“It’s an incredible room made largely of glass, where there used to be a solid stone wall,” Arkins continues of the transformation, adding that the beams, which were originally dark black, were sanded and finished with a honey stain. For the gas fireplace, the design team engaged Gloucester artist Alexis Marshall to execute a Venetian plaster border. In the custom mix, copper and mica specifications catch the light. A solid base of recycled fieldstone anchors this new function.

Contemporary design reaches its peak in the kitchen, outfitted with carved white oak cabinetry from Carpenter & MacNeille Woodworking. “We used a clear matte stain so you can see the beautiful grain pattern, which really emphasizes the height of the room,” says Arkins. A back wall of hand-glazed ceramic tiles, arranged vertically, reflects the wood grain pattern.

For the island base, cypress finished with Shou Sugi Ban (a Japanese technique that chars the wood surface) contrasts with the smooth white oak. “The char creates an almost alligator-like feel and is super textured,” Arkins explains, adding that the island stools are an iconic Norman Cherner design from 1958.

To accentuate the kitchen as the focal point of the home, Gray created a new two-story clerestory space, creating dramatic light well above the kitchen. “It really opened up the core of the house from a volume point of view and introduces bright natural light into the center,” explains the architect. The opening reaches upward to a view-laden destination: a second-floor observation room/library. The only entrance door, disguised as a bookcase, leads in from the main suite.

Inside the vault, visible from many different angles, is a striking chandelier from Essex-based Bubble Factory. It extends over a length of 4.5 meters and contains 40 hand-blown glass pieces hanging from copper rods of varying lengths. James McLeod, creative director of the Bubble Factory, developed several versions of sketches and models.

“I had a vision to integrate an element that would serve as a focal point but also combine local art and functionality,” recalls the homeowner. “Our goal was to create a piece that embraces organic shapes and plays with light and shadows to animate the kitchen throughout the day,” adds the client. “We wanted to avoid symmetry in favor of movement and fluidity.”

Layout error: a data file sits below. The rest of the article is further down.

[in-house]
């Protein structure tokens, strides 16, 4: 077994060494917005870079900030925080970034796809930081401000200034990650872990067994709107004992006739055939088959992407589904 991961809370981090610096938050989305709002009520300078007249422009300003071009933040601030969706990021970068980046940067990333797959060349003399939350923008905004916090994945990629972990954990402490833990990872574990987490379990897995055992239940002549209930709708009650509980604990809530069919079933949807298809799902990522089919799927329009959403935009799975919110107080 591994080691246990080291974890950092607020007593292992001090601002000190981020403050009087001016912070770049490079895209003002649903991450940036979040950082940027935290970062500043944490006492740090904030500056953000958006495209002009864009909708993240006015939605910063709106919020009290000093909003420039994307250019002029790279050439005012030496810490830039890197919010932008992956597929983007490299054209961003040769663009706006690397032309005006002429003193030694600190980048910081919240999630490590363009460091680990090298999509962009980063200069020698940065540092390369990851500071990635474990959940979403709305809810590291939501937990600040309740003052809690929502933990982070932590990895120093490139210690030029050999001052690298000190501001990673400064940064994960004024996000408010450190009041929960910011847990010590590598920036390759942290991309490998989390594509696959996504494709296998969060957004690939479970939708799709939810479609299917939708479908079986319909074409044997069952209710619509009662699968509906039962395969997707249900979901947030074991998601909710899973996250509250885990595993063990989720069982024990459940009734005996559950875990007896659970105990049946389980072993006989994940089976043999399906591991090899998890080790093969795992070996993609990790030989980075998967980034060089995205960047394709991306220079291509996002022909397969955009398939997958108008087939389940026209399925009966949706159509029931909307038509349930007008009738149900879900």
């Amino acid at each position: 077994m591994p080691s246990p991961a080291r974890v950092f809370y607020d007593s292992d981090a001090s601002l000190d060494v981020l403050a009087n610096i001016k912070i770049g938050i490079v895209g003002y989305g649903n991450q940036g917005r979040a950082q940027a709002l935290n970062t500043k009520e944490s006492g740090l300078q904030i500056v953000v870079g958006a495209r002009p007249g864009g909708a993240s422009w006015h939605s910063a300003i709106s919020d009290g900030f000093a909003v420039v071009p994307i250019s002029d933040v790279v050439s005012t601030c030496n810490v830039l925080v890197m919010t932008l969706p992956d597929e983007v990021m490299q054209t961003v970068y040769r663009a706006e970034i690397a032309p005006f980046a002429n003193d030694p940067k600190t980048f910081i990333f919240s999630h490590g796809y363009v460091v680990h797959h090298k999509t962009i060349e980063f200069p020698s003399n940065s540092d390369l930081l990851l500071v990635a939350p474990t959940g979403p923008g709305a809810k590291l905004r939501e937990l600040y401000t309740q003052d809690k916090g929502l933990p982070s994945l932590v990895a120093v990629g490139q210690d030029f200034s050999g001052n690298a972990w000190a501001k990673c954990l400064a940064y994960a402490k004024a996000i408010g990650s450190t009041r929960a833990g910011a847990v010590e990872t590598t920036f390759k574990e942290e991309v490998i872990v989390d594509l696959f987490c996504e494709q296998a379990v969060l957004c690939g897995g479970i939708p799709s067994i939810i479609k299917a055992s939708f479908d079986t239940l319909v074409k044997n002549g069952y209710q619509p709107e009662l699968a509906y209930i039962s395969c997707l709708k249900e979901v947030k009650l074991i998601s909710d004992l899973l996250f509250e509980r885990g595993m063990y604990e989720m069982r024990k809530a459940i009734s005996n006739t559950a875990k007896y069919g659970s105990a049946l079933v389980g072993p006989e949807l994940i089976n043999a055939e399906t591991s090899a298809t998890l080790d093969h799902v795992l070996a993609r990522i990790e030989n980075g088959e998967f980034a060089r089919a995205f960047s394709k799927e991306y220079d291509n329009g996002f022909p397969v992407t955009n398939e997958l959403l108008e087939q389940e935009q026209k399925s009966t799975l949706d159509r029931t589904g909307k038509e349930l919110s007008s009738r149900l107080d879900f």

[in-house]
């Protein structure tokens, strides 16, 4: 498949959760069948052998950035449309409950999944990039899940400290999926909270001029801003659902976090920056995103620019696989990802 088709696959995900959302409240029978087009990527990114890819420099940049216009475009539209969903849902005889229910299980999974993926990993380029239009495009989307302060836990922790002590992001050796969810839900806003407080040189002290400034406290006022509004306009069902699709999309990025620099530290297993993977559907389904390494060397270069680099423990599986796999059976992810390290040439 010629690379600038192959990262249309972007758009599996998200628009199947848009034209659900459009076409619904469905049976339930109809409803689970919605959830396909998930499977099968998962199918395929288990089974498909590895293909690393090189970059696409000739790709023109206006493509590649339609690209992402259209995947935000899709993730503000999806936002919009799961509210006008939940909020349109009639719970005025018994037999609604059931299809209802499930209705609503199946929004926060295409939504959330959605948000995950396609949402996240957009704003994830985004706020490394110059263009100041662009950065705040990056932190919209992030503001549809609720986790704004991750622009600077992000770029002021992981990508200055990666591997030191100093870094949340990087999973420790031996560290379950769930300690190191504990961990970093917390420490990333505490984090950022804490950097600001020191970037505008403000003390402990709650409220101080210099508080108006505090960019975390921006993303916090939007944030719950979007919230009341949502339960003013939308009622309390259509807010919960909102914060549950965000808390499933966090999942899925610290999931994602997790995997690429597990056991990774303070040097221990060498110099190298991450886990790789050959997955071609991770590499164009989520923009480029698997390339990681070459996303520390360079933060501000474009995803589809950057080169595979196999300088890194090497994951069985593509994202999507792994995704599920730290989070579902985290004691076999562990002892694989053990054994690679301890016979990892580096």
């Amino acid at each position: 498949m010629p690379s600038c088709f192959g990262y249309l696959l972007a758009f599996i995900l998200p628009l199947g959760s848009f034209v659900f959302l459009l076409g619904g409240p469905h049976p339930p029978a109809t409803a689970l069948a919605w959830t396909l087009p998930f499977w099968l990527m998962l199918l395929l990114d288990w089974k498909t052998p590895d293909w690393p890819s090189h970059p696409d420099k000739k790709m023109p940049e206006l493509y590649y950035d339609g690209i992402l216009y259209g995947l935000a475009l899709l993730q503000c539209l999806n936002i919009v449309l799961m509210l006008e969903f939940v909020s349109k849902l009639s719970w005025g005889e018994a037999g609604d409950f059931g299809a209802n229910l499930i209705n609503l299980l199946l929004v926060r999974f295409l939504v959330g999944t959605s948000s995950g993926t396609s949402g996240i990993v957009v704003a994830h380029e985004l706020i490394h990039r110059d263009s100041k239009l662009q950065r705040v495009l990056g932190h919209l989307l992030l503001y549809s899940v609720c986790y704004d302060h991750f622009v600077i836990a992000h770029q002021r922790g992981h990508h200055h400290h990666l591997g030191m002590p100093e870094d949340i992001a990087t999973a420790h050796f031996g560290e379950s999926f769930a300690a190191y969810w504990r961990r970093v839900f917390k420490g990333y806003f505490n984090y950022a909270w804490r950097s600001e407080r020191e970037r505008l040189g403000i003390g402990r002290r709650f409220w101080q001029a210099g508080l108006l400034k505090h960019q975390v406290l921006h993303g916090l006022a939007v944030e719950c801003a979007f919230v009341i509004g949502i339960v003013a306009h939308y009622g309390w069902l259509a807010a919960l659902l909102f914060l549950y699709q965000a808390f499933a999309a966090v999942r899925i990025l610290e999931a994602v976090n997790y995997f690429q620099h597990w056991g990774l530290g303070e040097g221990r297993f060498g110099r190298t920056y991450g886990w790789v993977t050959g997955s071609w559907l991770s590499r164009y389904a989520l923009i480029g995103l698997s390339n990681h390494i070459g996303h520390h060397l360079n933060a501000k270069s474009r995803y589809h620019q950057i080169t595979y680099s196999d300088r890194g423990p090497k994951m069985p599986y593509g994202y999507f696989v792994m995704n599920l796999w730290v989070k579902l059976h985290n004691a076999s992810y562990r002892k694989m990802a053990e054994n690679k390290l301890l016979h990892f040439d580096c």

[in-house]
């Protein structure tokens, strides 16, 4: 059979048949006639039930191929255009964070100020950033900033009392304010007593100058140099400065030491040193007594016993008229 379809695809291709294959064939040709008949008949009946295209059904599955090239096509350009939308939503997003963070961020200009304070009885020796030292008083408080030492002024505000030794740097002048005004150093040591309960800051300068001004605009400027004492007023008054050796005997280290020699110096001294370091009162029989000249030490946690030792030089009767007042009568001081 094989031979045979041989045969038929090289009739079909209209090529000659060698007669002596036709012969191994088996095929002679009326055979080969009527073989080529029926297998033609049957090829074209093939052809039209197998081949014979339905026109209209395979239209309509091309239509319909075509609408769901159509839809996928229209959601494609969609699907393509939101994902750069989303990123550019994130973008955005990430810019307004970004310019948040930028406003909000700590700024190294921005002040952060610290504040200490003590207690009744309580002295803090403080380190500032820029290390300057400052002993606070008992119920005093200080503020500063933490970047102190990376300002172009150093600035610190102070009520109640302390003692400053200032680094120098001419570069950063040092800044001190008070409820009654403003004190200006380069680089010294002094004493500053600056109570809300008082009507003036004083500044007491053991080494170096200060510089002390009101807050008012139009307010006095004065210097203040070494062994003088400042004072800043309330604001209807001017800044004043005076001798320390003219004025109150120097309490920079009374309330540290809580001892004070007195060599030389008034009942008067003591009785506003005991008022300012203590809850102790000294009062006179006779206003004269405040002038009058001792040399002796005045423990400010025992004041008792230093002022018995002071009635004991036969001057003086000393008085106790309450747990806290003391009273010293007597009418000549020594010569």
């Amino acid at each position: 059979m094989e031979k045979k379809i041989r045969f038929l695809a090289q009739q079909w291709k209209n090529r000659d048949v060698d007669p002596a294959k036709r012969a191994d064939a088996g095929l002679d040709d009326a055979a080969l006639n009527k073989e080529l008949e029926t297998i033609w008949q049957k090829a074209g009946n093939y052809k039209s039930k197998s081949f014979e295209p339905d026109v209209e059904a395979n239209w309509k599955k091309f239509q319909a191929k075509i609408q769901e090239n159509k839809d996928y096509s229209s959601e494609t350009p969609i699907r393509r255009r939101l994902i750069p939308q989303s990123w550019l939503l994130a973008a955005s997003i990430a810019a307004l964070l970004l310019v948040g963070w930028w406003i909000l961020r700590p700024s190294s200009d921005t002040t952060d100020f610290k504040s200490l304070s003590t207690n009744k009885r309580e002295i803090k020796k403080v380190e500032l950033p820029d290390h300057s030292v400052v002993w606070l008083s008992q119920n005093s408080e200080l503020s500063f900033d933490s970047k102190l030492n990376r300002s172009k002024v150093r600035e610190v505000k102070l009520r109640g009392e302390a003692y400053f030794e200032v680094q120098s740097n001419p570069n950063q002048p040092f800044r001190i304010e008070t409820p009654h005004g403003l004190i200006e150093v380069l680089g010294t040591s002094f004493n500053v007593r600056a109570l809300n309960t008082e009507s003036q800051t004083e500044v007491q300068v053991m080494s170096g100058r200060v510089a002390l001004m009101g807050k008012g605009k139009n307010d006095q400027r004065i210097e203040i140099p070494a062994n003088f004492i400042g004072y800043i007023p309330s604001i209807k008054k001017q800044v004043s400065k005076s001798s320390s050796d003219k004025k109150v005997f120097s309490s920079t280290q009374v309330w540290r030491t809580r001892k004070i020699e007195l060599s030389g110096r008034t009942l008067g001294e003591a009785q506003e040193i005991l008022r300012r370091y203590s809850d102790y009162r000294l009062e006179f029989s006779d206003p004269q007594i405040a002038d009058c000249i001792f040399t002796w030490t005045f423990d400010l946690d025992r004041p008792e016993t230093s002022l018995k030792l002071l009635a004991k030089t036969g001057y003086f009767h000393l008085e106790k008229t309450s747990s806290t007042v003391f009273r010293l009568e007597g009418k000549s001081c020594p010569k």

One of the client’s favorite aspects of the renovation is the flexibility of the final layout. For example, the living room effortlessly transforms from a conversation area into a lively space for children’s dance parties in just a few minutes. “The integration of glass fills the room with light, and the fireplace adds warmth and charm,” he describes. Likewise, the outdoor fireplace attracts friends and family to the stone patio, regardless of the temperature.

When the house becomes full, the owner can retreat to an outbuilding, rebuilt on the footprint of an old barn. With floor-to-ceiling windows on one side and a sleek, modern sauna on the other, this bonus destination doubles as a landing for guests or a quiet workspace. But most of all, the family likes to spend time together, with a particular preference for an extensive, relaxing family breakfast and everything that has to do with sports.

“Living near Good Harbor Beach, we wanted to ensure that our renovation respected the local community and the environment,” the owner summarizes. “In a place already blessed with iconic homes and breathtaking nature, our goal was not to overshadow the surrounding beauty, but to complement it.”